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Making life safer

4 August, 2009

Lisbet PalmeLisbet Palme, a long-standing champion of children’s rights and a member of our Board of Overseers, delivered a summary of the international agreements that should make life easier and more conducive to a healthy development at the European Congress of Psychology. We print it here in full. 

Introduction 1:

The 20th century was extremely brutal with several genocides and hundreds of wars – civil as well as between countries. Wars burden civil society. The common resources meant for development have to be used for emergencies as children, their mothers and other civilians are killed, mutilated and traumatized and suffer from lack of food, clean water and sanitation.

Healthcare and schools are demolished, and landmines are still a threat after peace agreements. Hundreds of thousands of children are forced to be child soldiers. Wars have long lasting impact on the whole environment. Millions of people have to leave their homes. Today some 40 millions are refugees within or outside their countries and more than 40 per cent of these are children. Many children come unaccompanied to other countries. Children are more vulnerable as their bodies and minds are still developing. During war and as refugees their need for love, protection and guidance is jeopardized.

Introduction 2:

Finally in 1989 -twenty years ago- the Berlin wall collapsed and the cold war ended. Apartheid started fading away. Windows opened up and dictatorships were sent out. Children and their future took centre floor when the United Nations General Assembly received the UN Convention on the Rights of the Child (CRC). In September the following year, 1990, the largest gathering of political leaders at that time – assembled at the UN to attend the World Summit organized by UNICEF – The UN for children, a World Declaration and Plan of Action was adopted and in this document the CRC was instrumental.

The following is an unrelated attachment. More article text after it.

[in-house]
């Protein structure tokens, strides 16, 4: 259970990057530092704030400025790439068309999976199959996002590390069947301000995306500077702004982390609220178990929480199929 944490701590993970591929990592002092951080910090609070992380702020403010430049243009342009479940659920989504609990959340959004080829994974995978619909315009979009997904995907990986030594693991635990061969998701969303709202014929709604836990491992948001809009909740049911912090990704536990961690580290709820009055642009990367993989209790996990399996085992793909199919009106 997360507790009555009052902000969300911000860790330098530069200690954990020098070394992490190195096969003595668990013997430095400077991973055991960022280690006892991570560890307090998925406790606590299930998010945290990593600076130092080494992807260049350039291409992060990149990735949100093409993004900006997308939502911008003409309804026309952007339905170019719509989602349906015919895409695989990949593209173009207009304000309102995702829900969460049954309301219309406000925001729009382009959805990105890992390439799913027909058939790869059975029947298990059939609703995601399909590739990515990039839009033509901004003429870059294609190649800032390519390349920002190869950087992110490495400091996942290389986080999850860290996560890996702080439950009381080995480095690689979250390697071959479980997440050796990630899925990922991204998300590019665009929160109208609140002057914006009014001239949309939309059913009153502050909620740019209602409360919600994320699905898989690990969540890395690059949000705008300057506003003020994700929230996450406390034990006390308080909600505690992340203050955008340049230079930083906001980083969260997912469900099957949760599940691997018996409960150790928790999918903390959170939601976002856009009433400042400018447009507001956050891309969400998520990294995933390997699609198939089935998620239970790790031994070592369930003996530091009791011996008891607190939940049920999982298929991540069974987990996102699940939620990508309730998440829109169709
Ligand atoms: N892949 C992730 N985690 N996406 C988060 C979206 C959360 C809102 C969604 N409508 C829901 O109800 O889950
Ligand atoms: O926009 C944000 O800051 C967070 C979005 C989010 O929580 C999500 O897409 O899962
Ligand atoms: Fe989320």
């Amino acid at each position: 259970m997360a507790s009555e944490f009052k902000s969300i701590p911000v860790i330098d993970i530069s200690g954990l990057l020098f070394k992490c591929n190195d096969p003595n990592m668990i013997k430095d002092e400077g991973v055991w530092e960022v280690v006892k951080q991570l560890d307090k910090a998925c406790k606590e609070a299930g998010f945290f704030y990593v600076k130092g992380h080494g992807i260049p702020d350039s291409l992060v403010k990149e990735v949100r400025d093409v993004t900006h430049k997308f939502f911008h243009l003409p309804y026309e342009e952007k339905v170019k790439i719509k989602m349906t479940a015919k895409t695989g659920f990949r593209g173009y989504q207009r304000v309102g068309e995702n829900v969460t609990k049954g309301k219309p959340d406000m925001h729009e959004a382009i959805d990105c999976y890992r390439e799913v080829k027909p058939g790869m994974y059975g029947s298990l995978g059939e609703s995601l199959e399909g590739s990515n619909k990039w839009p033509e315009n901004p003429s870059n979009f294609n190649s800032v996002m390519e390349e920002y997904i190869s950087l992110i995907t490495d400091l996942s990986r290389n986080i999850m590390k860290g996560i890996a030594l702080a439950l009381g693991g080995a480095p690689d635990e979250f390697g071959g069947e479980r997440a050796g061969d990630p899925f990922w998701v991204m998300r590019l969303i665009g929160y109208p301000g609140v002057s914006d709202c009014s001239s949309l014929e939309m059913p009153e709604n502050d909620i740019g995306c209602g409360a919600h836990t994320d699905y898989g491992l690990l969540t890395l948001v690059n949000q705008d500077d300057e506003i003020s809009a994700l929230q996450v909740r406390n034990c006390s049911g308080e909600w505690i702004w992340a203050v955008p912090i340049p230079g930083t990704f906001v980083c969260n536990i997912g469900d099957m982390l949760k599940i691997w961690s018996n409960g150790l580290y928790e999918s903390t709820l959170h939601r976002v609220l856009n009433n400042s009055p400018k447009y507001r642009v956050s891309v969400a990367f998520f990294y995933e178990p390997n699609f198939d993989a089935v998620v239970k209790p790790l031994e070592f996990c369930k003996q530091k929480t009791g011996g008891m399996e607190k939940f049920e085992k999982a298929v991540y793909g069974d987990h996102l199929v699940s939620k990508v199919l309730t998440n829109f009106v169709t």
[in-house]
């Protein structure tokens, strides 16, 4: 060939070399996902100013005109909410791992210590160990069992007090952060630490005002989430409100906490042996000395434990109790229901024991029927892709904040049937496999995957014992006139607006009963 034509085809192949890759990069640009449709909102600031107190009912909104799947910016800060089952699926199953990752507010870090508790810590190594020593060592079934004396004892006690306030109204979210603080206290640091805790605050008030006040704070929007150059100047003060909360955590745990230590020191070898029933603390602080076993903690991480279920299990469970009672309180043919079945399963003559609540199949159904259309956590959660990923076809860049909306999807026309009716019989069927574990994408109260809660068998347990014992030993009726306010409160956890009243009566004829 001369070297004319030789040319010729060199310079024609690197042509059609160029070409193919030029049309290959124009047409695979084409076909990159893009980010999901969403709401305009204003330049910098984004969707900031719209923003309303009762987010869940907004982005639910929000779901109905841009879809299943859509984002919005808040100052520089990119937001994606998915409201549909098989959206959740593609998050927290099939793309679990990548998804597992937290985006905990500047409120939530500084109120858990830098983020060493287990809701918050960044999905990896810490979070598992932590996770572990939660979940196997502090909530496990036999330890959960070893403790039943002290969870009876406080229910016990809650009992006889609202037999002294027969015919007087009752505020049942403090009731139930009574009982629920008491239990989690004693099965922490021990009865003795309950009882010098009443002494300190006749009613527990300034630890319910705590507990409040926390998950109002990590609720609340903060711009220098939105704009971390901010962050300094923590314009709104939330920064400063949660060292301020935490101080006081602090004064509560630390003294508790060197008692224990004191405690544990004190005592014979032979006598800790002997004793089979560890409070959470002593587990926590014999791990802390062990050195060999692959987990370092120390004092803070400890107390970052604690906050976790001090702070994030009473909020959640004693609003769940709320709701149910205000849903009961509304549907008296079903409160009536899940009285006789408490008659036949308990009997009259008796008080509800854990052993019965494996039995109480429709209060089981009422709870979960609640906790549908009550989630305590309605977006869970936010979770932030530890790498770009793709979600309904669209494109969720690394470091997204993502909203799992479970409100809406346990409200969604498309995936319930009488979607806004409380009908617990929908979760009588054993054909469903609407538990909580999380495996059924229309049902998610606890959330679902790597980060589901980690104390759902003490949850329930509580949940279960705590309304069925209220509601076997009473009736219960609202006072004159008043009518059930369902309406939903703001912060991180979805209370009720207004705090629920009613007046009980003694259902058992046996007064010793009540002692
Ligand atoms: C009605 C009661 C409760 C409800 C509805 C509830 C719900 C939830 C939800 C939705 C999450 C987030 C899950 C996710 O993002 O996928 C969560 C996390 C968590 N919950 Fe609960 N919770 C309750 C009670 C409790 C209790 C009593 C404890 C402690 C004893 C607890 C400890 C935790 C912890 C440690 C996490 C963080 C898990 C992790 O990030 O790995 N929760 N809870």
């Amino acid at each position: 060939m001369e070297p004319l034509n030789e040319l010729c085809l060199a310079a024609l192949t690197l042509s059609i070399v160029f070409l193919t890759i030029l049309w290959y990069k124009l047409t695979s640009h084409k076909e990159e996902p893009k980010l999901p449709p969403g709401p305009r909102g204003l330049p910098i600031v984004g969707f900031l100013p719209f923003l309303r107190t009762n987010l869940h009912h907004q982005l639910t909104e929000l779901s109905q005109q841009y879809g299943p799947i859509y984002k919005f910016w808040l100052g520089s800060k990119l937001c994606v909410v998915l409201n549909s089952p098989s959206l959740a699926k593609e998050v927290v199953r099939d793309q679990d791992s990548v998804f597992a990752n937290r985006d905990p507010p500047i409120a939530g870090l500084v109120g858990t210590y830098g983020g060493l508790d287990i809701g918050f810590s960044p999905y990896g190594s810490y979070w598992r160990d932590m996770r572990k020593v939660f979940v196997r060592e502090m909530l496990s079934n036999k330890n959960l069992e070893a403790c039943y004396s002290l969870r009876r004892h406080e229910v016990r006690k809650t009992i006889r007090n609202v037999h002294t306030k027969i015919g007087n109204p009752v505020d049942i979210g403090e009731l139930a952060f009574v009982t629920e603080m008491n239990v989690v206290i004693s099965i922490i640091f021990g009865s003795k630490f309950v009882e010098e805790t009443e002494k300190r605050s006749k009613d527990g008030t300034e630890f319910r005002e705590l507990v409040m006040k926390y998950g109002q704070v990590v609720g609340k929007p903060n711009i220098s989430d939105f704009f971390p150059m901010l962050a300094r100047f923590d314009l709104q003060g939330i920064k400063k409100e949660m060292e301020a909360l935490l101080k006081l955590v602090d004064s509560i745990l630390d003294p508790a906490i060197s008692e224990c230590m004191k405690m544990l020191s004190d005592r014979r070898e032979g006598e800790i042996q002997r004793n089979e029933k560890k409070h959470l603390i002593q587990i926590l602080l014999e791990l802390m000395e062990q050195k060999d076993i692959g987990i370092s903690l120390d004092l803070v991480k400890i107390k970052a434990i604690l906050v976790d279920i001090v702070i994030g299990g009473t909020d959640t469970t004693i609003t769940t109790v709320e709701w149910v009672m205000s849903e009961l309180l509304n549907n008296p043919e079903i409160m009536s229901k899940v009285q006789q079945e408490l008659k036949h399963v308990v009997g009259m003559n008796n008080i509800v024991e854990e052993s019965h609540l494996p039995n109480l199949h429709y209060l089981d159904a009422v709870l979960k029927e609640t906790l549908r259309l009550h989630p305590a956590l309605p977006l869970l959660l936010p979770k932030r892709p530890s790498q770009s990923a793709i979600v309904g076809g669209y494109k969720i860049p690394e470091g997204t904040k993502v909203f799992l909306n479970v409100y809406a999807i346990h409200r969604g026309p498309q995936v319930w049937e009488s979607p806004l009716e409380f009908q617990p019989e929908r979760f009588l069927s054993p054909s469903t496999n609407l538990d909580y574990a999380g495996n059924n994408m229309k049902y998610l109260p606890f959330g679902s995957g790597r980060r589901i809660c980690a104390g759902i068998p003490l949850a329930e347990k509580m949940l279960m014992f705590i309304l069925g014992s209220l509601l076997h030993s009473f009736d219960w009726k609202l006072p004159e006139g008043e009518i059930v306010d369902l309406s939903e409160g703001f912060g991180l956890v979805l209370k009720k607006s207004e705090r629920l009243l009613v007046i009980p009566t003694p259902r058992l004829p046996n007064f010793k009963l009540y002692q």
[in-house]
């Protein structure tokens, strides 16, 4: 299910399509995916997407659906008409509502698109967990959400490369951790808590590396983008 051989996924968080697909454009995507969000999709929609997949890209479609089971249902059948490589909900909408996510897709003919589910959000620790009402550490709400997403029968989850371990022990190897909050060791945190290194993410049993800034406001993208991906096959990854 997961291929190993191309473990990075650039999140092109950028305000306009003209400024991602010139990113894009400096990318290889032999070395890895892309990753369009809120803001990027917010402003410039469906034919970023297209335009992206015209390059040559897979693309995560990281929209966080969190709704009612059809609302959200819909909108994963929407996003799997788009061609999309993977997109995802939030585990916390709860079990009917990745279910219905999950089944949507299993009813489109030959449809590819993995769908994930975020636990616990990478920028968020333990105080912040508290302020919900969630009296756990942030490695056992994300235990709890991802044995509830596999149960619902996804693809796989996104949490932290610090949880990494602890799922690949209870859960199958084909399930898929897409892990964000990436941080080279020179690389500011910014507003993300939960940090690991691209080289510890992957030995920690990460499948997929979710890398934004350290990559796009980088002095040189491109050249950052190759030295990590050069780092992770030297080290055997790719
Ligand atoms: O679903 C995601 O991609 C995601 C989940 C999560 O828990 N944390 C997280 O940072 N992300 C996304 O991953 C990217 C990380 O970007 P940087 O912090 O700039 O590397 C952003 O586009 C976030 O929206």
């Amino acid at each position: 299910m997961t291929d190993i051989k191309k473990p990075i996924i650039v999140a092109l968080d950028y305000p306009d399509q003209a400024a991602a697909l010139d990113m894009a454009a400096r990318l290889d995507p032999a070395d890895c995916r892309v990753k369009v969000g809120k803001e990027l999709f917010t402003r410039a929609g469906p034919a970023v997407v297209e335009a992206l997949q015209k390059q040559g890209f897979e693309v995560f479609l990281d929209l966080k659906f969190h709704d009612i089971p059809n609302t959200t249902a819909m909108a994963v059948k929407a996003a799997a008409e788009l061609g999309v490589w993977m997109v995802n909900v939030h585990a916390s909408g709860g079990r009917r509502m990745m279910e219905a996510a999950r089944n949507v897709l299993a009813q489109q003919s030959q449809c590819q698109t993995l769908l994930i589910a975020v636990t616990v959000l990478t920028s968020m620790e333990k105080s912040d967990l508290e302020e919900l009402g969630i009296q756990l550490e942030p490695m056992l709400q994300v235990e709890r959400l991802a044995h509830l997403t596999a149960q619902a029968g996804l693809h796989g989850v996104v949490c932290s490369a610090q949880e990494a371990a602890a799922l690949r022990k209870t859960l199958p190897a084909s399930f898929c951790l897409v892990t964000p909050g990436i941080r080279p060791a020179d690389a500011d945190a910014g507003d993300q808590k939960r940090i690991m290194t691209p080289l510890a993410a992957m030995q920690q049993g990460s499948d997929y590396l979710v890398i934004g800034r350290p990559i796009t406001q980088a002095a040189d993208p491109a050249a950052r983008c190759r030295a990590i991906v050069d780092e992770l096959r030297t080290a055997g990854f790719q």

The political commitments connected to the Declaration and Plan of Action from the Summit for children continued to be basic in UNICEF’s work.

During the last 20 years, 192 countries have ratified the CRC. By ratification the states indicate their wish to better the precondition for children’s survival, protection and development in accordance with the CRC, as a legal binding instrument (only Somalia and USA have not yet ratified).

A committee was founded according to article 43 in the CRCR. It reads: “For the purpose of examining the progress made by state parties in achieving the realization of the obligations undertaken in the present convention, there shall be established a committee on the Rights of the Child, which shall carry out the functions hereinafter provided”.

And as is said in art 45 c:
“The committee may recommend to the GA [General Assembly]  to request the SG to undertake on its behalf studies our specific issues relating to the rights of the child. “

The first “General Discussion” at the CRC concerned “Children in armed conflict” Article 38 September 91. The committee decided to recommend the GA to request the UN SG to undertake a study “on ways and means to improving the protection of children from the adverse affect of armed conflict”. Mrs Graca Machel was appointed to make the study and she reported to the GA in August 1996. This study was a groundbreaking and a major step forward in finding facts about the complex situations for children under armed conflict as in the modern war the civilians are the main victims, up to 90 per cent in some conflicts. One hundred years ago it was the opposite; 10 per cent civilians and 90 per cent soldiers.

Graca Machel found that:
•    Children were killed, maimed and traumatized.
•    Many lost their parents, siblings and relatives.
•    They lost the normal access to food, clean water and shelter.
•    Their healthcare and schools were demolished.
•    They were recruited as child soldiers.
•    Landmines continued to kill maime and traumatize even after peace-agreements.
•    Children were raped and gravely sexually abused including HIV/AIDS contamination.
•    Children were abducted
•    Children were denied humanitarian access
•    The warfare polluted the ground and destroyed the crops and harvest
•    Living as a refugee as millions of children were forced to do, strained them and their families enormously.

Graca Machel said that “most wars last a childhood!” She made a review where she also emphasized that much more is known about the ways in which small arms and lights weapons destroy children’s lives. After Graca Machel first study a special representative to the SG for children and armed conflict was appointed and in 2006 Ms Radhika Coomarashwamy replaced the first representative. The report she made in March this year which was presented to the Security Council in April is a shocking reading mentioning the many tragedies going on around the globe.